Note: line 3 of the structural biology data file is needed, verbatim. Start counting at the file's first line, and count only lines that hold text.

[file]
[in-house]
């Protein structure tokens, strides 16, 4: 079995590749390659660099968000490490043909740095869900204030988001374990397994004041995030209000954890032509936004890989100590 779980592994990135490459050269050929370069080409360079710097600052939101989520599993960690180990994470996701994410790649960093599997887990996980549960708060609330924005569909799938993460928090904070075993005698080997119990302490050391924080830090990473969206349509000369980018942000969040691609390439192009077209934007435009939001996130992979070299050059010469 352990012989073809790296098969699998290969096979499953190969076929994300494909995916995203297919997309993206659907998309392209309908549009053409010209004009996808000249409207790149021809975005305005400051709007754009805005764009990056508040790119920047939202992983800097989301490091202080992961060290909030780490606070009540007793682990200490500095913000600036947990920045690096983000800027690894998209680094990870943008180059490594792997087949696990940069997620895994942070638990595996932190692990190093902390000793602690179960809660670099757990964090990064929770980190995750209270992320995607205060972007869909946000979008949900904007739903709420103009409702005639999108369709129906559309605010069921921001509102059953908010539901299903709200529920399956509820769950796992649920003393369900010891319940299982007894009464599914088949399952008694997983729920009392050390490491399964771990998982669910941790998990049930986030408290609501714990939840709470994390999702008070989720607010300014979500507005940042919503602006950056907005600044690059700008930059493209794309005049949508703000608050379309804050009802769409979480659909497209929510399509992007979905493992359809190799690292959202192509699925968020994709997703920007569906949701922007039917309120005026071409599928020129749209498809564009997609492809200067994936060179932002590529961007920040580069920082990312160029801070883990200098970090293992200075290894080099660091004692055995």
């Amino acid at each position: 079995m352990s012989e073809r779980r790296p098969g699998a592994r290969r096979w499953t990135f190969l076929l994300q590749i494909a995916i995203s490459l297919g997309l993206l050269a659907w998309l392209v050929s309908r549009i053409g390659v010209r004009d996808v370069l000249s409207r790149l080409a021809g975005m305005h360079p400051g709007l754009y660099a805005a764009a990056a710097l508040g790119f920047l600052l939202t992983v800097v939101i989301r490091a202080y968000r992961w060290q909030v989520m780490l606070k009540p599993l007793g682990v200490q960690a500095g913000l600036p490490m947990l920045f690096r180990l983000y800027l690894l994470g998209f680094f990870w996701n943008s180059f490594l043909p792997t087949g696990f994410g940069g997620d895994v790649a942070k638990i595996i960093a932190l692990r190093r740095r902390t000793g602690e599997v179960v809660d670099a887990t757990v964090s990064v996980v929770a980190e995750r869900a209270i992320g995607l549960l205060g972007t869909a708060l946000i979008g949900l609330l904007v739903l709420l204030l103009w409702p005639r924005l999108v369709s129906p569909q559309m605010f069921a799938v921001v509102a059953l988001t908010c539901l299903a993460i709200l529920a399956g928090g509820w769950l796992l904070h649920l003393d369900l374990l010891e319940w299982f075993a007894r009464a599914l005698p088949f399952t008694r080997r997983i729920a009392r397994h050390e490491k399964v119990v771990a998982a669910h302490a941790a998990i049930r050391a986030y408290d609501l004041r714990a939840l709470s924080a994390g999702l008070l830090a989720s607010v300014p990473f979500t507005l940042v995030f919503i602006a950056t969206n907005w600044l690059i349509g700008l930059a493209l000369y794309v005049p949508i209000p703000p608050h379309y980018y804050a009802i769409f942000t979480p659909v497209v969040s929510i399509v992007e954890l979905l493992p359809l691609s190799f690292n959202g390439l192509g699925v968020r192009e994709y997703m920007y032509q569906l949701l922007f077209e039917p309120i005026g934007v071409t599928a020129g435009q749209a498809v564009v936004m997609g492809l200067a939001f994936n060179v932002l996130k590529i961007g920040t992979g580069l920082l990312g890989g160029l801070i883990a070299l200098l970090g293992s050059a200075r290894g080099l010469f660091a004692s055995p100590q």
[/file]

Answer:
């Amino acid at each position: 079995m352990s012989e073809r779980r790296p098969g699998a592994r290969r096979w499953t990135f190969l076929l994300q590749i494909a995916i995203s490459l297919g997309l993206l050269a659907w998309l392209v050929s309908r549009i053409g390659v010209r004009d996808v370069l000249s409207r790149l080409a021809g975005m305005h360079p400051g709007l754009y660099a805005a764009a990056a710097l508040g790119f920047l600052l939202t992983v800097v939101i989301r490091a202080y968000r992961w060290q909030v989520m780490l606070k009540p599993l007793g682990v200490q960690a500095g913000l600036p490490m947990l920045f690096r180990l983000y800027l690894l994470g998209f680094f990870w996701n943008s180059f490594l043909p792997t087949g696990f994410g940069g997620d895994v790649a942070k638990i595996i960093a932190l692990r190093r740095r902390t000793g602690e599997v179960v809660d670099a887990t757990v964090s990064v996980v929770a980190e995750r869900a209270i992320g995607l549960l205060g972007t869909a708060l946000i979008g949900l609330l904007v739903l709420l204030l103009w409702p005639r924005l999108v369709s129906p569909q559309m605010f069921a799938v921001v509102a059953l988001t908010c539901l299903a993460i709200l529920a399956g928090g509820w769950l796992l904070h649920l003393d369900l374990l010891e319940w299982f075993a007894r009464a599914l005698p088949f399952t008694r080997r997983i729920a009392r397994h050390e490491k399964v119990v771990a998982a669910h302490a941790a998990i049930r050391a986030y408290d609501l004041r714990a939840l709470s924080a994390g999702l008070l830090a989720s607010v300014p990473f979500t507005l940042v995030f919503i602006a950056t969206n907005w600044l690059i349509g700008l930059a493209l000369y794309v005049p949508i209000p703000p608050h379309y980018y804050a009802i769409f942000t979480p659909v497209v969040s929510i399509v992007e954890l979905l493992p359809l691609s190799f690292n959202g390439l192509g699925v968020r192009e994709y997703m920007y032509q569906l949701l922007f077209e039917p309120i005026g934007v071409t599928a020129g435009q749209a498809v564009v936004m997609g492809l200067a939001f994936n060179v932002l996130k590529i961007g920040t992979g580069l920082l990312g890989g160029l801070i883990a070299l200098l970090g293992s050059a200075r290894g080099l010469f660091a004692s055995p100590q």